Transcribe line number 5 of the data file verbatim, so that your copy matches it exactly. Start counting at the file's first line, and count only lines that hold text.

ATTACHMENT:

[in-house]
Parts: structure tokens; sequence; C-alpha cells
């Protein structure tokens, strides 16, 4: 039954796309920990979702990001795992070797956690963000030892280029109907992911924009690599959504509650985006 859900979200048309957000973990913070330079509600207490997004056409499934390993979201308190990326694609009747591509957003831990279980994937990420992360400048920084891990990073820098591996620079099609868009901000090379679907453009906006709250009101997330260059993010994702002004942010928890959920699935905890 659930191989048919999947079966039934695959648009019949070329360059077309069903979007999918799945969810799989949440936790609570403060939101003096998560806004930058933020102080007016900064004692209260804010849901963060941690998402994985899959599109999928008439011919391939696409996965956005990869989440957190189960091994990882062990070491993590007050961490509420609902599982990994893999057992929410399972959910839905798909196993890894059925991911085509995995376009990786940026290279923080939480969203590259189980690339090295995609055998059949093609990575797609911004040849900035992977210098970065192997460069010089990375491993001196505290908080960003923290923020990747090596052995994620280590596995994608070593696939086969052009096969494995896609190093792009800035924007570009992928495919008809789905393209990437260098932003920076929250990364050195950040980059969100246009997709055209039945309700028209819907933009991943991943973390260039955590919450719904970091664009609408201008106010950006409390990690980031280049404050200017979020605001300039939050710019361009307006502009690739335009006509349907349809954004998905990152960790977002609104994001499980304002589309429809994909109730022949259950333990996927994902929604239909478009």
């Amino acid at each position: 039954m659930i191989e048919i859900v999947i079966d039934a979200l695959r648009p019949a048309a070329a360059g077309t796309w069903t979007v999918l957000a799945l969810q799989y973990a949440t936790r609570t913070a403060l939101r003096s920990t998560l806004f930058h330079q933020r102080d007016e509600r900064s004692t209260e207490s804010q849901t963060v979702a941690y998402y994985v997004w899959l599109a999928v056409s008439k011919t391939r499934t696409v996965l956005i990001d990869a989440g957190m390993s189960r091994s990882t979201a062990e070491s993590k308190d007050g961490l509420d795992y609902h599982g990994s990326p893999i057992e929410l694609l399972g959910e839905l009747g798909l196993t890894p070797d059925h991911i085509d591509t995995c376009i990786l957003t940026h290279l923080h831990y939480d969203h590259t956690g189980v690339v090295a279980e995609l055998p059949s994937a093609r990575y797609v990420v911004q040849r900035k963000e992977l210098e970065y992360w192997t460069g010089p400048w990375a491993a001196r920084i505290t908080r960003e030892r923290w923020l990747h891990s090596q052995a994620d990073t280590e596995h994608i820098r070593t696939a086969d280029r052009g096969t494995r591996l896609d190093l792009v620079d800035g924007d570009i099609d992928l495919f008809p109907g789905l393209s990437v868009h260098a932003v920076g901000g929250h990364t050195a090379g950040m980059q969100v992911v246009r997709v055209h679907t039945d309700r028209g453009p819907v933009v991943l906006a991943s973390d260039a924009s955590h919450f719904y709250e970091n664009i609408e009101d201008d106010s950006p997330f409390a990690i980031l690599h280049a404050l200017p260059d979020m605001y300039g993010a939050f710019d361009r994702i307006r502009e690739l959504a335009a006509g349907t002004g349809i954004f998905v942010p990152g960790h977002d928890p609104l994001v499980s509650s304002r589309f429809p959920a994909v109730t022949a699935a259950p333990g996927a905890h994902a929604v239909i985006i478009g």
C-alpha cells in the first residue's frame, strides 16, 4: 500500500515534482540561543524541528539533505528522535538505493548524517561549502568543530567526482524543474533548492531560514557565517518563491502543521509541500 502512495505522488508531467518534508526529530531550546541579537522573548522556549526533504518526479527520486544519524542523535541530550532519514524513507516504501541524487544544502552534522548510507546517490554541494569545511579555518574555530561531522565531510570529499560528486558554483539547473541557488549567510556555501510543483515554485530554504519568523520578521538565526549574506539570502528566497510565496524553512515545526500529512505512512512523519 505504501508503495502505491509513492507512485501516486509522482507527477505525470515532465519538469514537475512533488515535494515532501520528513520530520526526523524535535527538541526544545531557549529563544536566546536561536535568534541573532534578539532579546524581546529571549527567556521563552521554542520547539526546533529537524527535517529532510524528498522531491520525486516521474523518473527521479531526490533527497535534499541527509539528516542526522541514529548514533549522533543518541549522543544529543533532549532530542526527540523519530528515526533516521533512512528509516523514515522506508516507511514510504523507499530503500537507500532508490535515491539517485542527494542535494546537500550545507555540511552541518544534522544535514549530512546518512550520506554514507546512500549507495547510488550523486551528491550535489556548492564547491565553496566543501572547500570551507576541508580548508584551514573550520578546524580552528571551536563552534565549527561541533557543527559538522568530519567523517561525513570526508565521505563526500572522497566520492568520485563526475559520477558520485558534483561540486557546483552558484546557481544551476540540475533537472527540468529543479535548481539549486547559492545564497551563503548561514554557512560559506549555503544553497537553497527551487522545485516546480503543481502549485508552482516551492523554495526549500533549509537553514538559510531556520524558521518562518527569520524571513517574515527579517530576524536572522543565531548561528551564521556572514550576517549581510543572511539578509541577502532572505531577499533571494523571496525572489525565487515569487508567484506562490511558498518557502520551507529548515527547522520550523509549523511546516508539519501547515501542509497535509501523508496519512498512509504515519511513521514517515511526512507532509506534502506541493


C-alpha cells in the first residue's frame, strides 16, 4: 500500500515534482540561543524541528539533505528522535538505493548524517561549502568543530567526482524543474533548492531560514557565517518563491502543521509541500 502512495505522488508531467518534508526529530531550546541579537522573548522556549526533504518526479527520486544519524542523535541530550532519514524513507516504501541524487544544502552534522548510507546517490554541494569545511579555518574555530561531522565531510570529499560528486558554483539547473541557488549567510556555501510543483515554485530554504519568523520578521538565526549574506539570502528566497510565496524553512515545526500529512505512512512523519 505504501508503495502505491509513492507512485501516486509522482507527477505525470515532465519538469514537475512533488515535494515532501520528513520530520526526523524535535527538541526544545531557549529563544536566546536561536535568534541573532534578539532579546524581546529571549527567556521563552521554542520547539526546533529537524527535517529532510524528498522531491520525486516521474523518473527521479531526490533527497535534499541527509539528516542526522541514529548514533549522533543518541549522543544529543533532549532530542526527540523519530528515526533516521533512512528509516523514515522506508516507511514510504523507499530503500537507500532508490535515491539517485542527494542535494546537500550545507555540511552541518544534522544535514549530512546518512550520506554514507546512500549507495547510488550523486551528491550535489556548492564547491565553496566543501572547500570551507576541508580548508584551514573550520578546524580552528571551536563552534565549527561541533557543527559538522568530519567523517561525513570526508565521505563526500572522497566520492568520485563526475559520477558520485558534483561540486557546483552558484546557481544551476540540475533537472527540468529543479535548481539549486547559492545564497551563503548561514554557512560559506549555503544553497537553497527551487522545485516546480503543481502549485508552482516551492523554495526549500533549509537553514538559510531556520524558521518562518527569520524571513517574515527579517530576524536572522543565531548561528551564521556572514550576517549581510543572511539578509541577502532572505531577499533571494523571496525572489525565487515569487508567484506562490511558498518557502520551507529548515527547522520550523509549523511546516508539519501547515501542509497535509501523508496519512498512509504515519511513521514517515511526512507532509506534502506541493